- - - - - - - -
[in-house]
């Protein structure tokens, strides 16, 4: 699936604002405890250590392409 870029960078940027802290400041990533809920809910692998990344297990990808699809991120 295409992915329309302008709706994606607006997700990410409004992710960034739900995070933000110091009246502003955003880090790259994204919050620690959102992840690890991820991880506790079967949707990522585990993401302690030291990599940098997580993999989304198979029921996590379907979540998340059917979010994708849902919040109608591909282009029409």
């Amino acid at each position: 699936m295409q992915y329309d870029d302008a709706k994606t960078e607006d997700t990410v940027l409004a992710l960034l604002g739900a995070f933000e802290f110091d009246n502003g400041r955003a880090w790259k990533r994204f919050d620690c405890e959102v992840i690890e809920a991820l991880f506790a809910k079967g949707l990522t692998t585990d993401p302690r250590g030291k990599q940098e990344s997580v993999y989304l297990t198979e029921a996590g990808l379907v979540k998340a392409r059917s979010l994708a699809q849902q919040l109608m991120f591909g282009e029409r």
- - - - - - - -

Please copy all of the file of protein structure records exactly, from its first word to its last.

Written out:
[in-house]
């Protein structure tokens, strides 16, 4: 699936604002405890250590392409 870029960078940027802290400041990533809920809910692998990344297990990808699809991120 295409992915329309302008709706994606607006997700990410409004992710960034739900995070933000110091009246502003955003880090790259994204919050620690959102992840690890991820991880506790079967949707990522585990993401302690030291990599940098997580993999989304198979029921996590379907979540998340059917979010994708849902919040109608591909282009029409």
């Amino acid at each position: 699936m295409q992915y329309d870029d302008a709706k994606t960078e607006d997700t990410v940027l409004a992710l960034l604002g739900a995070f933000e802290f110091d009246n502003g400041r955003a880090w790259k990533r994204f919050d620690c405890e959102v992840i690890e809920a991820l991880f506790a809910k079967g949707l990522t692998t585990d993401p302690r250590g030291k990599q940098e990344s997580v993999y989304l297990t198979e029921a996590g990808l379907v979540k998340a392409r059917s979010l994708a699809q849902q919040l109608m991120f591909g282009e029409r």